Evaluating Flexibility of 3 Different Proteins

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Sherik726

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Jul 30, 2020, 11:24:59 AM7/30/20
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Hello,

My question is not directly related to RAW, but I wanted the opinion of the CHESS experts. Attached is an Indirect Fourier Transformation plot and Kratky plot of 3 different proteins. Important to note that these proteins are super stable, so no unfolding should be occurring. I have come to the conclusion that the blue is a less flexible protein. The orange and green proteins are more flexible. Would you agree?

Also, is there a way in RAW to get a value of flexibility as opposed to looking at the plot curves?

Cheers,
Mustafa
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Richard Gillilan

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Jul 30, 2020, 11:34:32 AM7/30/20
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Hi Mustafa,

I suggest you use the “normalized Kratky plot” when comparing different proteins on the same scale. It looks like you have already normalized the P(r) functions by I(0), which is good.

It is troubling that your P(r) functions do not fall to zero at large r. This is an indication that something is wrong with your P(r) calculation or with the data. Perhaps Jesse will comment. 

Richard

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Jesse Hopkins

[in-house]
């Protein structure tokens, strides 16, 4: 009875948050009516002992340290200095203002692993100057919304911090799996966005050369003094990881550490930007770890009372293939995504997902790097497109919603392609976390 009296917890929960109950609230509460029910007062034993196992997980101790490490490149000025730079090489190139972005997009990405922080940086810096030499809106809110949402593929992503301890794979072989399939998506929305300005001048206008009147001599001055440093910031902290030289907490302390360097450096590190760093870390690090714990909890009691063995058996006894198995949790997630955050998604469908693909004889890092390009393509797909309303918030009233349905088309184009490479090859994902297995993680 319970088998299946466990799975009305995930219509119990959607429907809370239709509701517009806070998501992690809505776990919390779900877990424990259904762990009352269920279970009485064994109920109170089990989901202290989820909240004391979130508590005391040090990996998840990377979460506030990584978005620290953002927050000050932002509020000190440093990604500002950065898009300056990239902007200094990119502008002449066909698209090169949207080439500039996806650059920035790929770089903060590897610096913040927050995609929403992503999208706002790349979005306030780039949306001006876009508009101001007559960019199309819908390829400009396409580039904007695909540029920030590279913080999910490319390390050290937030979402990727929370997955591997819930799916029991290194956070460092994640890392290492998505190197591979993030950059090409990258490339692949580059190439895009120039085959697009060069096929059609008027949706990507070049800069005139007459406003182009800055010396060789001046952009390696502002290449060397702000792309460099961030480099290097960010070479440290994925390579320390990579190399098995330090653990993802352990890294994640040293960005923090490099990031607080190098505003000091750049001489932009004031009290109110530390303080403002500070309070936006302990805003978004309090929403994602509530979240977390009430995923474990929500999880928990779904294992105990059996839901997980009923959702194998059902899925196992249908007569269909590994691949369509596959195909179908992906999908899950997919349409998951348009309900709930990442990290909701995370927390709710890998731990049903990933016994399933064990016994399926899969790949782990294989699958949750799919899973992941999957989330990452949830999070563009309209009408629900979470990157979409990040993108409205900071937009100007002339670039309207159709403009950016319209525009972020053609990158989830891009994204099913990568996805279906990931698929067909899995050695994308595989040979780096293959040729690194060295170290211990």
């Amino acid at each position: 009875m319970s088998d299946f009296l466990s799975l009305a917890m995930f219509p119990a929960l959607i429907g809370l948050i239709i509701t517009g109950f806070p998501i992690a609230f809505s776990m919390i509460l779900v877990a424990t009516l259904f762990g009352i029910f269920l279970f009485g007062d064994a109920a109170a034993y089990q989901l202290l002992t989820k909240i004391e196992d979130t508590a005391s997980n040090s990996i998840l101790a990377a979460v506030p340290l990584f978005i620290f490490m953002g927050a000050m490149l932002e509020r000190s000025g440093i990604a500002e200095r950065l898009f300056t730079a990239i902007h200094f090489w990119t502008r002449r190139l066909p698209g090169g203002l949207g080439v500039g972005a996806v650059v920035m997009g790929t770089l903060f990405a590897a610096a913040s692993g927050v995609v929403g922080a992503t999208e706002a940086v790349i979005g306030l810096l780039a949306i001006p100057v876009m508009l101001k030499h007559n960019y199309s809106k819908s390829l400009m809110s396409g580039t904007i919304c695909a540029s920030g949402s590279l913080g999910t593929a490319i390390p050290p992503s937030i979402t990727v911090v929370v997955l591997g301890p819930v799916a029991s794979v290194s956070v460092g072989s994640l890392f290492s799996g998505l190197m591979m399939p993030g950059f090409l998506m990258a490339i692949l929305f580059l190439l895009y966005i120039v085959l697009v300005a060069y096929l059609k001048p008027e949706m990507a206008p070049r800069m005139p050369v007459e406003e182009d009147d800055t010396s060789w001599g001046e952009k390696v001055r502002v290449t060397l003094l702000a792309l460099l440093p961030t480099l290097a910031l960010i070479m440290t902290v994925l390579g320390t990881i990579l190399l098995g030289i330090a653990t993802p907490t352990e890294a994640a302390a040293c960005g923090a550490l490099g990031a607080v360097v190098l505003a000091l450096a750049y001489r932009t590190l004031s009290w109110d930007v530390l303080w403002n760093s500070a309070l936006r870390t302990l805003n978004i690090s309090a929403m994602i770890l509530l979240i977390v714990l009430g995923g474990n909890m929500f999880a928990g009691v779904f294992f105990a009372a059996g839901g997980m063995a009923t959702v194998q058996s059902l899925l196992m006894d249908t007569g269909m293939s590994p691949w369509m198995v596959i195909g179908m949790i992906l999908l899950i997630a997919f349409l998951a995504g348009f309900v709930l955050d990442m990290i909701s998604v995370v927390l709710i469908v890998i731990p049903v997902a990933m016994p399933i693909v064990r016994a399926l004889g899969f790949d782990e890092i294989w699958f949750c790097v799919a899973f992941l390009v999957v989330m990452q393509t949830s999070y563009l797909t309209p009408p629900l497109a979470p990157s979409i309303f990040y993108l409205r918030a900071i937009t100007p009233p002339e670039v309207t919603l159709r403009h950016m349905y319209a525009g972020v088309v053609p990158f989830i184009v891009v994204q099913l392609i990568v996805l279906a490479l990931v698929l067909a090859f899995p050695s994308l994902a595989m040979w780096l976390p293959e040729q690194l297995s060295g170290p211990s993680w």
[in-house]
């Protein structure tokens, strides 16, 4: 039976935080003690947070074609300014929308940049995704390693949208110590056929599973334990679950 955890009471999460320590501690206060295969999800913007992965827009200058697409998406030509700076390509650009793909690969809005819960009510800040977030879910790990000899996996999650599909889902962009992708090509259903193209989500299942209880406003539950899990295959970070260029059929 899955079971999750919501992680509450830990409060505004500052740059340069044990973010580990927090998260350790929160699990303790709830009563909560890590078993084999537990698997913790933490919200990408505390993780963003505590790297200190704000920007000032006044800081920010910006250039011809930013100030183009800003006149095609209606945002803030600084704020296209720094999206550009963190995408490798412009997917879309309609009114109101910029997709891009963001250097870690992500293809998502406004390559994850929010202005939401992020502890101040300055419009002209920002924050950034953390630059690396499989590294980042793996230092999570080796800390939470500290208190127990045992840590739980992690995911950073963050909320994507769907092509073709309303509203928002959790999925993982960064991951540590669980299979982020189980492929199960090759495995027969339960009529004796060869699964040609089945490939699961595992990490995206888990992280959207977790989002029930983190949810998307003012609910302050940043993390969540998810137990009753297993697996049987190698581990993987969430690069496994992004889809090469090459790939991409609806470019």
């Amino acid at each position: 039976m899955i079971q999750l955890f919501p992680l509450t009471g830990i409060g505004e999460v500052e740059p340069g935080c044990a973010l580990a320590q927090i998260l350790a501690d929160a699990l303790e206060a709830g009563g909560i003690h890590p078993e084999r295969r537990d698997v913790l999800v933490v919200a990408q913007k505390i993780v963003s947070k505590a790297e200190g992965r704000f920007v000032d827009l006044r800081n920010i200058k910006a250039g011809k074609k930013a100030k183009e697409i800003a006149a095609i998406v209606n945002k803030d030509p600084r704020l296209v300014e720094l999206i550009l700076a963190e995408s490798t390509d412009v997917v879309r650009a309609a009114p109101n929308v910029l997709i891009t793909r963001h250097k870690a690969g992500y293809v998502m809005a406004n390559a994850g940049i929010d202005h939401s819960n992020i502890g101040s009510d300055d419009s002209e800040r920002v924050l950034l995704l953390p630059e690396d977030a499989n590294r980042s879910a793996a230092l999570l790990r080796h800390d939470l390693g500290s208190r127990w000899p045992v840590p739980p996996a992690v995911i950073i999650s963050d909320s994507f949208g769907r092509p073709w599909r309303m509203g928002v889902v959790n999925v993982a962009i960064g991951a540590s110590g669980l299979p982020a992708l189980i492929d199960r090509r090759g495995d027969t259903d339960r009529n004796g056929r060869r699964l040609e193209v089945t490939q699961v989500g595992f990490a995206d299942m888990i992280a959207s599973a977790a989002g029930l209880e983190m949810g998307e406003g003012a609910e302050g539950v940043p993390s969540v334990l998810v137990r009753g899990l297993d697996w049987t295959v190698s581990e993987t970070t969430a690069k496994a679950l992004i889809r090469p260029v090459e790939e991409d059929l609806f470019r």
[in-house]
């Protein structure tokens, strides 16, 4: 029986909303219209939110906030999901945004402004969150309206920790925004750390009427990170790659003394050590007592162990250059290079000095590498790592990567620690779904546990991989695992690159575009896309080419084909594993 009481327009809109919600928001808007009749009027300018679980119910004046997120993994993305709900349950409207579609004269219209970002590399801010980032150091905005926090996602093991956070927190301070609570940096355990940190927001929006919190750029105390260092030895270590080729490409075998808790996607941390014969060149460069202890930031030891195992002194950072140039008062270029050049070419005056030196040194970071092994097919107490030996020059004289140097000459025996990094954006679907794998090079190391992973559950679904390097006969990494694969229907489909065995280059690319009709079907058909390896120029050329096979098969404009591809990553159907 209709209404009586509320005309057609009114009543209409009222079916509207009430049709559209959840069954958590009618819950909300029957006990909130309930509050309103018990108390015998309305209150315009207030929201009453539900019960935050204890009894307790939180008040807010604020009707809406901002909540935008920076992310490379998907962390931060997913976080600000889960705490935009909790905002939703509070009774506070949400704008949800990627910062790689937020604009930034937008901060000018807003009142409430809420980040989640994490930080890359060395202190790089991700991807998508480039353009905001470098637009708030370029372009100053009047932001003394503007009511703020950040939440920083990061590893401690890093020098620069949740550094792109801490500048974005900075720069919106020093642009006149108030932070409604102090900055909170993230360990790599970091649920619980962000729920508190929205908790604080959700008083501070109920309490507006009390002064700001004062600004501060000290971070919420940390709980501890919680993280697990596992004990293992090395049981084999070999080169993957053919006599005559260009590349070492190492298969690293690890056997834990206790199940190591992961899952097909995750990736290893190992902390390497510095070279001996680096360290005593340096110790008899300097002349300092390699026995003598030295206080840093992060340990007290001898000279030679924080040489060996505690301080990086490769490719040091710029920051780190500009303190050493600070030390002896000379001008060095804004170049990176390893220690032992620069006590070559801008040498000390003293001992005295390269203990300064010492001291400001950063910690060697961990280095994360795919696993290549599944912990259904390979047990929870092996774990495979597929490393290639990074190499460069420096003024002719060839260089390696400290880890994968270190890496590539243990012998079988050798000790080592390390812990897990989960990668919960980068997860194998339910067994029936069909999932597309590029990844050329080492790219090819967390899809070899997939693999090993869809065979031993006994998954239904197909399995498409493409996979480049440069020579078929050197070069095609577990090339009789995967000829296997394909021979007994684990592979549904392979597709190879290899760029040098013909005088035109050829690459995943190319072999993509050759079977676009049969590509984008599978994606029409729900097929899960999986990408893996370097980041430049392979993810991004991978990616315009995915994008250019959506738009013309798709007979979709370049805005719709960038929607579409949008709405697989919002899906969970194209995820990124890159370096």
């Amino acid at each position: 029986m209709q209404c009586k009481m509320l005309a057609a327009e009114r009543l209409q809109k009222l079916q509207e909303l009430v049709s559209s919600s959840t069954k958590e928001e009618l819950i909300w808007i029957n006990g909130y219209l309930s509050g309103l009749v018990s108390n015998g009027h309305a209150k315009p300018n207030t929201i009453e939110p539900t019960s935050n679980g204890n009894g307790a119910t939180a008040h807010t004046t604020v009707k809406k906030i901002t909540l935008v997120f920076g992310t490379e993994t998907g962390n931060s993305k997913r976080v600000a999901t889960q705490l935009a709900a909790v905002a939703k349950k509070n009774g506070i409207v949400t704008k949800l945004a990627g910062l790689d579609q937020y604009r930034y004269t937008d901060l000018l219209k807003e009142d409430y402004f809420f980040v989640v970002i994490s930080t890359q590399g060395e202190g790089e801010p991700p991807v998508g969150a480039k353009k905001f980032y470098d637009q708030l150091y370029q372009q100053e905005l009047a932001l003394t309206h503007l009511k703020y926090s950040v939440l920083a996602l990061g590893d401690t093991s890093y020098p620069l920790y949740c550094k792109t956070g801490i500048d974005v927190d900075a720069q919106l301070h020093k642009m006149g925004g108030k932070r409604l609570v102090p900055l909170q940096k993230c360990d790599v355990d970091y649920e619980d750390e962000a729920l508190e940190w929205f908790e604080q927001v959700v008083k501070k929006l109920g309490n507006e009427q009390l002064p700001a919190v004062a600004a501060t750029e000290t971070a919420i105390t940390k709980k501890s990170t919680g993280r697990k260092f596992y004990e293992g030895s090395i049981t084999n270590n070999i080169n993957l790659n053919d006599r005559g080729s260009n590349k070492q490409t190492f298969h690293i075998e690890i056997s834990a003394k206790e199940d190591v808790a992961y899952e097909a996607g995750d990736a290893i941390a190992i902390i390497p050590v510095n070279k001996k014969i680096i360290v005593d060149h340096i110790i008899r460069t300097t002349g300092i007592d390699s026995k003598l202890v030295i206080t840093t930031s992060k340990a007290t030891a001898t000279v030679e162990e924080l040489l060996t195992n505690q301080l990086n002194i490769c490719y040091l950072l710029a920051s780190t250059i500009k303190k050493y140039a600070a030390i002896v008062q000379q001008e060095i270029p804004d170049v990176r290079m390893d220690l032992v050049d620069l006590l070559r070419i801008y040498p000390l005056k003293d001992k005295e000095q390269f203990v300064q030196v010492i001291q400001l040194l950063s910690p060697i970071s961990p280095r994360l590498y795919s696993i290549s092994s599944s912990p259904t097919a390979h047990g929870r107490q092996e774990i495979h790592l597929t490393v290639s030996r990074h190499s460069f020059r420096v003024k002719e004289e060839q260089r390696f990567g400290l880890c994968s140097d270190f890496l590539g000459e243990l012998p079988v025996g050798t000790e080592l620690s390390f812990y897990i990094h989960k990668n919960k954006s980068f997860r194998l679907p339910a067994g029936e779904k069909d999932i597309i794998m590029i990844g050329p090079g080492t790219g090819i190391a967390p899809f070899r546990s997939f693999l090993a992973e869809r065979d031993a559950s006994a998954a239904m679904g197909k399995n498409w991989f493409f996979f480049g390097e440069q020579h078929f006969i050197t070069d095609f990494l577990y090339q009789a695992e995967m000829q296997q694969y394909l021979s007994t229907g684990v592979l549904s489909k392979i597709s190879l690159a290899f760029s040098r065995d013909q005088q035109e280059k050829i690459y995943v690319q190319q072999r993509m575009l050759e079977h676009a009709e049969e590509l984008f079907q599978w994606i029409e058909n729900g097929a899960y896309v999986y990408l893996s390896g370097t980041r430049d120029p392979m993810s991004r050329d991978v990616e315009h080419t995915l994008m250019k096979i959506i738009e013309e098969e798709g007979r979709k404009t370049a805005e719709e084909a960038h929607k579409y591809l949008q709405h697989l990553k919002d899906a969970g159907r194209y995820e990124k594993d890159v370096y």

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Jul 30, 2020, 11:46:56 AM7/30/20
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Hi Mustafa,

Yes, use a dimensionless kratky plot. See this tutorial starting at 7:

Also, as Richard says, your P(r) functions should go to zero at Dmax. There are two issues here. First, you should have force to zero turned on (at least for your final P(r) function, it's okay to have it off for testing). Second, you should extend out your Dmax value so it falls to zero naturally. You might find this tutorial helpful:

At the moment I'm hesitant to comment on your curves, if you do the dimensionless Kratky plot and fix the P(r) functions I can probably provide some advice.

And no, there's no way to produce a single measure of flexibility for a SAXS curve (at least not that I know). The dimensionless Kratky plot is the closest you come, but you'll need to support that with other evidence, such as the shape of the P(r) function.

All the best.

- Jesse

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Jesse Hopkins, PhD
Beamline Scientist
BioCAT, Sector 18
Advanced Photon Source


kushol...@gmail.com

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Jul 30, 2020, 11:59:55 AM7/30/20
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Two cents –

 

Check out https://pubmed.ncbi.nlm.nih.gov/21509745/

I frequently will use the Porod exponent as quantified in the program ScAtter and the flexibility plots described to characterize this property.

 

Also check out the work of Pau Bernado’s group characterizing polyubiquitin chains using SAXS and EOMs. Some great discussions of how flexibility manifests itself in SAS data and analysis at every stage.

 

Also see if your masses determined by Vc and I(0) greatly vary with those sensitive to protein volume and compactness like Vp and from the bead models.  The latter calculations will be compromised by flexibility.

 

Kushol

Sherik726

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Aug 2, 2020, 11:24:17 AM8/2/20
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Hello,